NEW YORK (Reuters) - Investors in U.S. funds traded international equities for domestic stocks during the latest week as earnings beat expectations while trade tensions simmered, Lipper data showed on Thursday.
U.S.-based equity funds posted $620 million in withdrawals for the week ended Wednesday, after attracting $1 billion the week prior, Lipper said.
The withdrawals were driven in large part by investors leaving non-domestic equity funds, which saw $1.1 billion in withdrawals.
U.S.-based domestic equity funds, by contrast, attracted $474 million and a second straight week of inflows, Lipper said.
The strong performance by domestic equity funds came as 83.9 percent of S&P 500 companies have reported second-quarter profits that beat analyst expectations so far, according to Thomson Reuters I/B/E/S.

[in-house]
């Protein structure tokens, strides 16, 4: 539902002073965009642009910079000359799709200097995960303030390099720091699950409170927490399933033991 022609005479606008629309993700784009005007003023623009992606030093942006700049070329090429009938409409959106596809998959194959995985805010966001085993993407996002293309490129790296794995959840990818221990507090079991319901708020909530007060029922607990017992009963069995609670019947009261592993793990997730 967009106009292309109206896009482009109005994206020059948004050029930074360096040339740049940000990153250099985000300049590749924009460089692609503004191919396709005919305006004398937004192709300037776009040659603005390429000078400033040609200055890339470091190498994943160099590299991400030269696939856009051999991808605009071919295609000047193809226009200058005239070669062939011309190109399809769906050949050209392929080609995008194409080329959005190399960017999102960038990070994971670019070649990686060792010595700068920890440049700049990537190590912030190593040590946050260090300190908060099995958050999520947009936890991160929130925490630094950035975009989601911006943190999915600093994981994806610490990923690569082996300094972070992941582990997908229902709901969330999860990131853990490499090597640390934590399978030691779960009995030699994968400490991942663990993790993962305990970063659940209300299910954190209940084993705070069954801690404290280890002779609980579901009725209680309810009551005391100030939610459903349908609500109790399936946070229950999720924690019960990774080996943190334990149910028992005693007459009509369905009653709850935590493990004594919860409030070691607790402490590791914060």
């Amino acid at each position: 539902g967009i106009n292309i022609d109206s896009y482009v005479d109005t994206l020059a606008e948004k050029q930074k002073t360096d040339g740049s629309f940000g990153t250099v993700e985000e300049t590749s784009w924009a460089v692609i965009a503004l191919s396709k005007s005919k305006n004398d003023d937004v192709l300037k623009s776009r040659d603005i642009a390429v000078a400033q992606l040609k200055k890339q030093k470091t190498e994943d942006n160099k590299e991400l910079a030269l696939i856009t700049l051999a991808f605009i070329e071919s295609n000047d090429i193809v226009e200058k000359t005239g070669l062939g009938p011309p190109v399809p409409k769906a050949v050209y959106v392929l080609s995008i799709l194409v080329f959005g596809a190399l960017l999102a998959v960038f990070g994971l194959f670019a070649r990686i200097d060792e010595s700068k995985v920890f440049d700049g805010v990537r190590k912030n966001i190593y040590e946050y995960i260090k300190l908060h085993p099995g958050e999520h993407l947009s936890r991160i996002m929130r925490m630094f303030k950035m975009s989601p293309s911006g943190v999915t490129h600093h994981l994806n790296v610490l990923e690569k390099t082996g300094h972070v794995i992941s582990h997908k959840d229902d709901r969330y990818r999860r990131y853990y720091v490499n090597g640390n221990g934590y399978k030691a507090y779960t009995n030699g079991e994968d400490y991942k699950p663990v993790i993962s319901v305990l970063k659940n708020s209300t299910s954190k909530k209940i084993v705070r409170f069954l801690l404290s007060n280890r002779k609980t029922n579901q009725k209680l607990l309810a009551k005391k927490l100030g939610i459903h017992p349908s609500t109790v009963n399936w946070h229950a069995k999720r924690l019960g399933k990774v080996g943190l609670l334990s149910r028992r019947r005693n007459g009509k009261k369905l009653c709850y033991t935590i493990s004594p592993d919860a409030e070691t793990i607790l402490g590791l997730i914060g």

“When we get back to the brass tacks, we really had a good beginning to the earnings season,” said Tom Roseen, head of research services at Thomson Reuters Lipper.
Investors freed up more cash by withdrawing $1.3 billion from U.S.-based money market funds.
Yet trade tensions kept investors on edge, with U.S. President Donald Trump saying during the week that he is ready to impose tariffs on all $500 billion of imported goods from China.
Fund investors deposited $1.4 billion into U.S.-based taxable-bond funds, a third straight week netting cash. Their municipal bond counterparts took in $550 million, according to Lipper.
U.S.-based precious metals commodities funds ended a streak of outflows that began in early May, attracting $211 million for the period.
Dollar-denominated metals, such as gold, became more affordable for investors abroad after Trump criticized the greenback’s strength in an interview aired on Friday and sent the currency lower.
Reporting by James Thorne; Editing by Trevor Hunnicutt and Lisa Shumaker